Jefferson PUD approves routine telecommuting policy

Added efficiency discovered during Stay-Home order

PORT TOWNSEND — Employees are more efficient working from home than in the office, Jefferson County Public Utility District commissioners acknowledged as they unanimously approved a telecommuting policy that will be in effect after the COVID-19 precautions are no longer needed.

During the statewide “Stay Home, Stay Healthy” mandate, which expired Monday, PUD employees able to work from home were asked to do so.

An unintended result was increased efficiency and workflow, the staff reported.

“We need to let people work from home,” said General Manager Kevin Streett during the Tuesday meeting.

“In some instances, we have been more productive and our processes have been improved with them working from home. So there are not only advantages to the employee, there’s advantages to the PUD.”

Through this new policy, PUD employees who want to do their jobs from home and are otherwise eligible to do so can apply for telecommuting.

The general manager will determine eligibility, with approval from the employee’s manager or director, if applicable.

“Before this coronavirus, I don’t think I would have supported a work-at-home policy because it is kind of foreign to the utility industry,” Streett said. “But it has really worked out well here.”

Employees also would meet with the human resources manager for the PUD to determine if the plans set forth with their managers are feasible. That includes identifying the job responsibilities, equipment needs and any other variables.

The employee must demonstrate proficiency in the prescribed programs, show they can perform their duties with little oversight and can communicate effectively, and be in the office if needed, the policy said.

Positions comprised primarily of computer and phone-based tasks, without the need for intensive oversight and training or use of specialized equipment, programs or networks are examples that could be eligible for telecommuting.

Telecommuting employees will be continuously evaluated and will go through the same annual employee performance review process, the policy said.

The PUD has budgeted about $70,000 to cover the costs of equipment that may be needed by employees who choose to work from home, depending on what kind of arrangement has been set up between the employee and their manager.

If any equipment provided by the company and taken home by the employee is damaged, the employee must have it replaced but will be reimbursed.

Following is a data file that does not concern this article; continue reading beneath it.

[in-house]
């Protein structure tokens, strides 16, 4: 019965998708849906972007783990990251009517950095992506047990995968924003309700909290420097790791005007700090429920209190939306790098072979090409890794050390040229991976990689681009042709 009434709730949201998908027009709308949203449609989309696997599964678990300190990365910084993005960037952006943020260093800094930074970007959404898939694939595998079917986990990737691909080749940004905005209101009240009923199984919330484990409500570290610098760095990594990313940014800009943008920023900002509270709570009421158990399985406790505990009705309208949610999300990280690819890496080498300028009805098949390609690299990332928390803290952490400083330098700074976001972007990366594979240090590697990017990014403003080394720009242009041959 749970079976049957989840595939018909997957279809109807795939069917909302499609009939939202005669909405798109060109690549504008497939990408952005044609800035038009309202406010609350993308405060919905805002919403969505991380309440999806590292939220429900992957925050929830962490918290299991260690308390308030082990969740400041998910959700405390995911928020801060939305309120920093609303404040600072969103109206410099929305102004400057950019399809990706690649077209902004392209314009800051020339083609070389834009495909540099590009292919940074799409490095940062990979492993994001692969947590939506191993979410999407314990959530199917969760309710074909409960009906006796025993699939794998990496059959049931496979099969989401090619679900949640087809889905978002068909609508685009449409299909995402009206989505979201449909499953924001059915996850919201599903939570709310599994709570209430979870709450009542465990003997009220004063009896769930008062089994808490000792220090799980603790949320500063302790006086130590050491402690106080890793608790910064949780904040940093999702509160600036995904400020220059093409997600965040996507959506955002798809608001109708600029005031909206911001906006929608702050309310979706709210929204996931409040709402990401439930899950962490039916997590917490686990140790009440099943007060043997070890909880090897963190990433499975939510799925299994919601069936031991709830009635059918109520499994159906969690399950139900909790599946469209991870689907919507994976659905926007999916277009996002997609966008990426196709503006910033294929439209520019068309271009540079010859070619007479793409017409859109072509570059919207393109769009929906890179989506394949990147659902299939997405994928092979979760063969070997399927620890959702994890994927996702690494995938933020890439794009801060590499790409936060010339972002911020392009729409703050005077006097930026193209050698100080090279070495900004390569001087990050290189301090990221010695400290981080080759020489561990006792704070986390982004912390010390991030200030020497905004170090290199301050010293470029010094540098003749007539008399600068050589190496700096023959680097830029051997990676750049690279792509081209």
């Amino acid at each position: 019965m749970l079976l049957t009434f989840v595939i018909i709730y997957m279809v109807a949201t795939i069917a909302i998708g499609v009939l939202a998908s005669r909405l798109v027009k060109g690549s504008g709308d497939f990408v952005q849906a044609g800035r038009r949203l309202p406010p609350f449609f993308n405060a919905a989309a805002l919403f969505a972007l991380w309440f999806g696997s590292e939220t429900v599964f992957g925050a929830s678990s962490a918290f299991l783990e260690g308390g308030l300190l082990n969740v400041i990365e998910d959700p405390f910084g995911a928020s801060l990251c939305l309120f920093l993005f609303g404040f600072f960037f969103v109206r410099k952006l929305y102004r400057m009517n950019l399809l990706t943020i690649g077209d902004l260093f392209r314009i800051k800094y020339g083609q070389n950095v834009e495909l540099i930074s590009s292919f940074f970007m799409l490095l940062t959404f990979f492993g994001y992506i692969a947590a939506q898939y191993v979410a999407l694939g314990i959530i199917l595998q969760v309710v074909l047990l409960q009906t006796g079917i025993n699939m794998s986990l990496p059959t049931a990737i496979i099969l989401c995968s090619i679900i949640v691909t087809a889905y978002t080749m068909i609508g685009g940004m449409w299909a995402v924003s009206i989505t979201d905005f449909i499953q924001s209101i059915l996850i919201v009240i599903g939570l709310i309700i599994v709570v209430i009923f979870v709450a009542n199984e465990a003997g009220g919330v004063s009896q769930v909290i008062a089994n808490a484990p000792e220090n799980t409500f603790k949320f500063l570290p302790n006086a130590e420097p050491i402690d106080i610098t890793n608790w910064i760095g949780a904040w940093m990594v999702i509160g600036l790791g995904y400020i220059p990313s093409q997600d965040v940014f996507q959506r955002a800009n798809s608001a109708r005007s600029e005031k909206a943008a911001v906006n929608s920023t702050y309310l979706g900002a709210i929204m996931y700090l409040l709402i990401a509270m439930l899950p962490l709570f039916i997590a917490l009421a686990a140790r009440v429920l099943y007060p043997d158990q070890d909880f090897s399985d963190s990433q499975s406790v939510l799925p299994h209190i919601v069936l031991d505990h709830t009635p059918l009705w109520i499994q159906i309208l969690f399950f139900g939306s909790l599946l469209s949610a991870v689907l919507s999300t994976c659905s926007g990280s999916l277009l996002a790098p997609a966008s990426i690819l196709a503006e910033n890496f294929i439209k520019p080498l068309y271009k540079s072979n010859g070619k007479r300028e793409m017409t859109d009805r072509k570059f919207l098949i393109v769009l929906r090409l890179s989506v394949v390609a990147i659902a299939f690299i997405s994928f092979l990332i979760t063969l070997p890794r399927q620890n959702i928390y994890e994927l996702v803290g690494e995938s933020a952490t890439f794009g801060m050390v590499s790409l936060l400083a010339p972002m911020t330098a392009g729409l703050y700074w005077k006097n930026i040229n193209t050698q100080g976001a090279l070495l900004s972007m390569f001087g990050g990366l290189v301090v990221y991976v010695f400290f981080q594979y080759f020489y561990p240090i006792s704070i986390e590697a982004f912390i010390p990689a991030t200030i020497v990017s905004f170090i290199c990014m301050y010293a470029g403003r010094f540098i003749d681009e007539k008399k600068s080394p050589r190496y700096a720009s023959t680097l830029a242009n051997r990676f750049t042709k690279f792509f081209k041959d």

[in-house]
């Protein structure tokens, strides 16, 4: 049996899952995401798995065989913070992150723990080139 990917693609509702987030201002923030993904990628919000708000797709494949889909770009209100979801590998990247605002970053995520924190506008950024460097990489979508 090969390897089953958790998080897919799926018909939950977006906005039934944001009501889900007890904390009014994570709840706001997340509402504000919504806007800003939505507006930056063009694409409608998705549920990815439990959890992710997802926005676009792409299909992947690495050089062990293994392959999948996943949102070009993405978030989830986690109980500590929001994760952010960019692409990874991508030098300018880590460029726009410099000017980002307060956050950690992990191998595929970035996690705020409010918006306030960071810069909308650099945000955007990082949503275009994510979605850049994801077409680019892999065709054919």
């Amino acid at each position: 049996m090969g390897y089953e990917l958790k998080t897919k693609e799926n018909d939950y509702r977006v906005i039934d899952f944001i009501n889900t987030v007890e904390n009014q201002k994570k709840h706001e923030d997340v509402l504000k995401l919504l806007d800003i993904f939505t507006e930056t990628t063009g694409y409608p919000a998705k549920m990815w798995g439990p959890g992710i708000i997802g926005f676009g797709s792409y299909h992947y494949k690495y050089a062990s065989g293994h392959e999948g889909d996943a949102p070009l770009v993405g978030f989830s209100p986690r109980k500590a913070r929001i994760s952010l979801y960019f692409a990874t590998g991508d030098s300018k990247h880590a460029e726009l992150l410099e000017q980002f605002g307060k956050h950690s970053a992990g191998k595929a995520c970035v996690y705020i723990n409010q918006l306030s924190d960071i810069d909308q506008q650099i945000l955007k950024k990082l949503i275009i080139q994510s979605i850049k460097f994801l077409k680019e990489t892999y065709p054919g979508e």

Some of the equipment employees can take home include printers, keyboards, computer mouse devices, headsets and, if necessary, computers.

Keyboards, computer mouse, and headsets come with $30 reimbursements while printers would be $250. Computers would not be eligible for reimbursement, according to Melanie Patterson, human resources manager.

“I just wanted to compliment Kevin and Melanie for coming up with some processes to keep people working yet safe during this time,” PUD Commissioner Jeff Randall said.

“It sounds like you have been tracking productivity of the staff as a whole in terms of processing tasks and getting things done, and you’re actually seeing improvements over when everybody was in the office,” he continued.

“I think we should always be looking for ways to be more productive,” Randall said.


Reporter Ken Park can be reached at [email protected].

More in News

Olympic National Forest holiday tree permits are available

Olympic National Forest holiday tree permits are available… Continue reading

Police review video, teen recovers after shooting at mall

Tacoma police reviewed video footage from inside the Tacoma Mall… Continue reading

FILE - In this March 9, 2021, file photo, House members meet in the Statehouse, in Boise, Idaho. An Idaho law banning nearly all abortions would take effect if the U.S. Supreme Court overturns Roe v. Wade, the landmark 1973 ruling that declared a nationwide right to abortion. The court with a 6-3 conservative majority on Wednesday, Dec. 1 starts hearing arguments over a Mississippi law that bans abortions after 15 weeks. (AP Photo/Keith Ridler, File)
Most Idaho abortions banned if Roe v. Wade is overturned

An Idaho law banning nearly all abortions would take… Continue reading

Omicron variant not found in Washington state as of Tuesday

Health officer: Precautions work against newest version of COVID-19

A cabin was seen floating down the Quillayute River and a snapshot taken by Richwine Road resident Lisa Kemmerer. (Photo courtesy Lisa Kemmerer)
One cabin saved after another sent into river by floods

Port Angeles couple rescue dwelling on the Quillayute

Laptop fund formed to help students

Laptops will be offered to students who are pursuing… Continue reading

Medical assisting program at Peninsula College earns accreditation

The medical assisting program at Peninsula College has earned… Continue reading

Free legal aid clinic to address housing issues

The Clallam-Jefferson County Pro Bono Lawyers will conduct a… Continue reading

Most Read